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Background: Prospective data from over 10 years of follow-up were used to examine neighbourhood deprivation, social fragmentation and trajectories of health.Methods:From the third phase (1991–93) of the Whitehall II study of British civil servants, SF-36 health functioning was measured on up to five occasions for 7834 participants living in 2046 census wards. Multilevel linear regression models assessed the Townsend deprivation index and social fragmentation index as predictors of initial health and health trajectories.Results:Independent of individual socioeconomic factors, deprivation was inversely associated with initial SF-36 physical component summary (PCS) score. Social fragmentation was not associated with PCS scores. Deprivation and social fragmentation were inversely associated with initial mental component summary (MCS) score. Neighbourhood characteristics were not associated with trajectories of PCS score or MCS score for the whole set. However, restricted analysis on longer term residents revealed that residents in deprived or socially fragmented neighbourhoods had lowest initial and smallest improvements in MCS score.Conclusions:This longitudinal study provides evidence that residence in a deprived or fragmented neighbourhood is associated with poorer mental health and that longer exposure to such neighbourhood environments has incremental effects. Associations between physical health functioning and neighbourhood characteristics were less clear. Mindful of the importance of individual socioeconomic factors, the findings warrant more detailed examination of materially and socially deprived neighbourhoods and their consequences for health.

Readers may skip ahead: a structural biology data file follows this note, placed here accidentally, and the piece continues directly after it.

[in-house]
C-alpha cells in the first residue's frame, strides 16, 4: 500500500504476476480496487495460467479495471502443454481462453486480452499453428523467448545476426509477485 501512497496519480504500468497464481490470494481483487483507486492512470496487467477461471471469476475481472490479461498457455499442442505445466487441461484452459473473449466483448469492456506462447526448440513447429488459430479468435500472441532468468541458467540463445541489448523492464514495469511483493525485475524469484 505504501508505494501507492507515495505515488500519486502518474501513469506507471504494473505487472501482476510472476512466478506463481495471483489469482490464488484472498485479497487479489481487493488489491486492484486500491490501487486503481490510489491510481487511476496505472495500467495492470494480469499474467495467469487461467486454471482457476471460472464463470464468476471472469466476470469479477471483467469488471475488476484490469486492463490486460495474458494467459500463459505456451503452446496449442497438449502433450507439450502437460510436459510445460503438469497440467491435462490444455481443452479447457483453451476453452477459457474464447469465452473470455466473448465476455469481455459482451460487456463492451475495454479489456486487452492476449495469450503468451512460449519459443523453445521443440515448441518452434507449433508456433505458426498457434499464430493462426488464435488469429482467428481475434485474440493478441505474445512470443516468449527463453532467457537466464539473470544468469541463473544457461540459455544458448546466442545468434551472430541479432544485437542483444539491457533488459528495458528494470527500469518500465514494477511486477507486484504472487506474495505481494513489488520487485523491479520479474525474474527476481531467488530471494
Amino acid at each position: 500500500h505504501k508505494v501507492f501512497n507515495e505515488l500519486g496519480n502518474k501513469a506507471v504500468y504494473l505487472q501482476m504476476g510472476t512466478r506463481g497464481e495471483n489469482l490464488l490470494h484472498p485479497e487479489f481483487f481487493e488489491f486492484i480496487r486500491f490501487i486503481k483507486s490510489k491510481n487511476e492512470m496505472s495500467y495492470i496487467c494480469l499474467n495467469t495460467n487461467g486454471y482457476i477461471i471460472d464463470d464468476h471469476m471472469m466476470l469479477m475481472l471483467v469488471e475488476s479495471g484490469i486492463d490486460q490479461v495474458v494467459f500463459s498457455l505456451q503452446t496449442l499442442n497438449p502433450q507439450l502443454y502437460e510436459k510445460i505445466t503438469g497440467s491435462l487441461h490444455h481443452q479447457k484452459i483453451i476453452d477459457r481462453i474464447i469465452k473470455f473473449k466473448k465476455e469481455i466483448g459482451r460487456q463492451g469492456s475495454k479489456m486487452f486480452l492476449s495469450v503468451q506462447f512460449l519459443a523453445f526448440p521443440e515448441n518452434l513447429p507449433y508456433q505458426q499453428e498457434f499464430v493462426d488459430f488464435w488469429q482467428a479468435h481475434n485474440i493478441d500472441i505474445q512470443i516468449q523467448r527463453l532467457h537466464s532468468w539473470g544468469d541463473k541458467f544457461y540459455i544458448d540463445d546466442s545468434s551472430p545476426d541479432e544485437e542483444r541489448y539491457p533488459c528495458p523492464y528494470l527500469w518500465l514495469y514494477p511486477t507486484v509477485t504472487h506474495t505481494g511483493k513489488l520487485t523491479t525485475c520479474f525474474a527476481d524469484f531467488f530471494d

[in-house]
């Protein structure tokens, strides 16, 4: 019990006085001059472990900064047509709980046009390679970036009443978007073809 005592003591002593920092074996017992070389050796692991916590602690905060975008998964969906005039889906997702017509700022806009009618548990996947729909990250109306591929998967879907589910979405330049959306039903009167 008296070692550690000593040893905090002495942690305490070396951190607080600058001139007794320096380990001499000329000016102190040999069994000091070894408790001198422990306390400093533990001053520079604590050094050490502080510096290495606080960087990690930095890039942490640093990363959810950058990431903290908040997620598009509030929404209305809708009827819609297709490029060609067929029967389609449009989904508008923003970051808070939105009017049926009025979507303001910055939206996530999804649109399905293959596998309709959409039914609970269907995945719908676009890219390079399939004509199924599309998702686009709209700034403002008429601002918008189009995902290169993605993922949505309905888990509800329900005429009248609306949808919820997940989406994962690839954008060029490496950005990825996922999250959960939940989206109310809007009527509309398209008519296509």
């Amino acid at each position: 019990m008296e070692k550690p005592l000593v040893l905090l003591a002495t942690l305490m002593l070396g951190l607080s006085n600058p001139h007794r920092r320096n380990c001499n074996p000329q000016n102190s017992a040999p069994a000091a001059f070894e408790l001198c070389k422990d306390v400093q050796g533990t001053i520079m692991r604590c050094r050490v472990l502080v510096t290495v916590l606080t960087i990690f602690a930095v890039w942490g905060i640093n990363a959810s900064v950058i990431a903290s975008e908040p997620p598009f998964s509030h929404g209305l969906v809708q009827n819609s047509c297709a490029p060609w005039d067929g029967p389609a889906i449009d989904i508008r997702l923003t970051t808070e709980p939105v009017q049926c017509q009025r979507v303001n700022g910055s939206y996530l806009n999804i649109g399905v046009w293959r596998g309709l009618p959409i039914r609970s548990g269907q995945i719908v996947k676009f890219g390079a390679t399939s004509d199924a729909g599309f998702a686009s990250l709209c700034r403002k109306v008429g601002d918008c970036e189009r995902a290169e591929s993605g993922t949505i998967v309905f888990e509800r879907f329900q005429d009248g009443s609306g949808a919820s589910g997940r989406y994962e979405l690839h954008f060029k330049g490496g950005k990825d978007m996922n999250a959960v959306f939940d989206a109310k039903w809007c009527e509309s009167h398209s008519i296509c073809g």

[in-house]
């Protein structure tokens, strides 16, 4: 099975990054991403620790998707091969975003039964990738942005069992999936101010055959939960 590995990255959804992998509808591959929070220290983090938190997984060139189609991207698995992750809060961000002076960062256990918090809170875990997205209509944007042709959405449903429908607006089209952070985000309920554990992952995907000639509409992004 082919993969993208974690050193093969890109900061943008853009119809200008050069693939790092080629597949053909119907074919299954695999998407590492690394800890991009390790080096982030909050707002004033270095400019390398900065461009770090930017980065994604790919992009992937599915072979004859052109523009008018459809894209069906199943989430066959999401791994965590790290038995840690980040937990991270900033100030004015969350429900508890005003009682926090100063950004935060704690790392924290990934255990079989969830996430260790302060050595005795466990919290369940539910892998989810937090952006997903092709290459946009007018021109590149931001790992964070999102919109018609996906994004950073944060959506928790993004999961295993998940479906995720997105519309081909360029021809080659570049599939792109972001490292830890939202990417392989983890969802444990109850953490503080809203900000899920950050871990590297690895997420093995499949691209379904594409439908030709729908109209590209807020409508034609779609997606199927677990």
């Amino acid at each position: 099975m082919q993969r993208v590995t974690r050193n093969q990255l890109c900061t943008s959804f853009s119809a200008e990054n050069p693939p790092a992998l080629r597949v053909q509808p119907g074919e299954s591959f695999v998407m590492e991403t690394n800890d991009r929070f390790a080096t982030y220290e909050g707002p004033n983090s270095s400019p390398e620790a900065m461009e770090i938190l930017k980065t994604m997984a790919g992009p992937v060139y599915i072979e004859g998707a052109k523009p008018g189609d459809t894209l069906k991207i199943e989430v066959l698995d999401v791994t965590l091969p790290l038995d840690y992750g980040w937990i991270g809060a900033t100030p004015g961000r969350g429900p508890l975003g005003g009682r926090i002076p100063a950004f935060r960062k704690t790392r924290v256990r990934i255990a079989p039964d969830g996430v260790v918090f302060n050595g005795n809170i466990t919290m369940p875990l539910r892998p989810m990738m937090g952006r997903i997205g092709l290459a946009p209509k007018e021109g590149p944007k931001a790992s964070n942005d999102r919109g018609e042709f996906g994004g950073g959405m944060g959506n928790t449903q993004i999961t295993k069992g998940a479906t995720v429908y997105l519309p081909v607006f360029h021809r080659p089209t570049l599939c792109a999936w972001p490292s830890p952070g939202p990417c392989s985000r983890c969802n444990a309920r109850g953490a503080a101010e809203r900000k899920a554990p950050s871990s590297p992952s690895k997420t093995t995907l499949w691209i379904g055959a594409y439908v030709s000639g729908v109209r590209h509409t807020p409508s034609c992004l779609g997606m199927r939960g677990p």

A large literature now documents associations of neighbourhood deprivation with mortality, morbidity and perceived health.1–8 These associations are seen in many developed countries, using many different indicators of deprivation and controlling for a wide range of individual-level explanatory factors. The research evidence linking neighbourhood characteristics, including deprivation, to health is overwhelmingly based on cross-sectional analysis. Such studies cannot discount the possibility that the illness or condition developed in a different neighbourhood to the one in which the illness was counted. The selective migration into deprived neighbourhoods of those with illness potentially confounds the relationship between deprivation and illness.9,10 Over the long term, selective migration may have a substantial effect on area-level differences in mortality and morbidity. Although too numerous to list them all here, relatively few studies have used longitudinal data to assess whether residence in certain kinds of neighbourhoods is associated with disease incidence or a relative worsening of health over time and the overwhelming majority of these are based on data from just two time points.4,6,11–14 With two time points it is possible to identify incident disease and to assess the temporality of any association between neighbourhood deprivation and disease. It is possible to conclude from such studies that selective migration is not the driver of the association between deprivation and disease. We would expect that greater exposure to deprived neighbourhood would be incrementally associated with poorer health. The association between deprivation and health should be greater for people who have lived in deprived neighbourhoods for longer (assuming that length of residence is a suitable proxy for exposure). Longitudinal studies may provide information on length of exposure which may help refine estimates of the association between neighbourhood deprivation and health. Additionally, with more than two time points it is possible to model linear and non-linear change in health and to assess whether differences between types of neighbourhood widen over time. A widening would indicate that residence in a deprived neighbourhood has on-going implications for health, such that residents in deprived neighbourhoods at baseline would likely experience greater declines in health than those in less deprived neighbourhoods at baseline. A plausible explanation for such a finding might be that the physical, economic or social characteristics of deprived neighbourhoods accelerate the ageing process, over and above individual ageing-related factors.15 This could be as a result of physical exposures affecting biological processes or lack of amenities and opportunity structures preventing health-promoting behaviours which protect against ageing, for example. Here we use prospective data from over 10 years of follow-up at up to five measurement occasions to examine neighbourhood effects on trajectories of health functioning.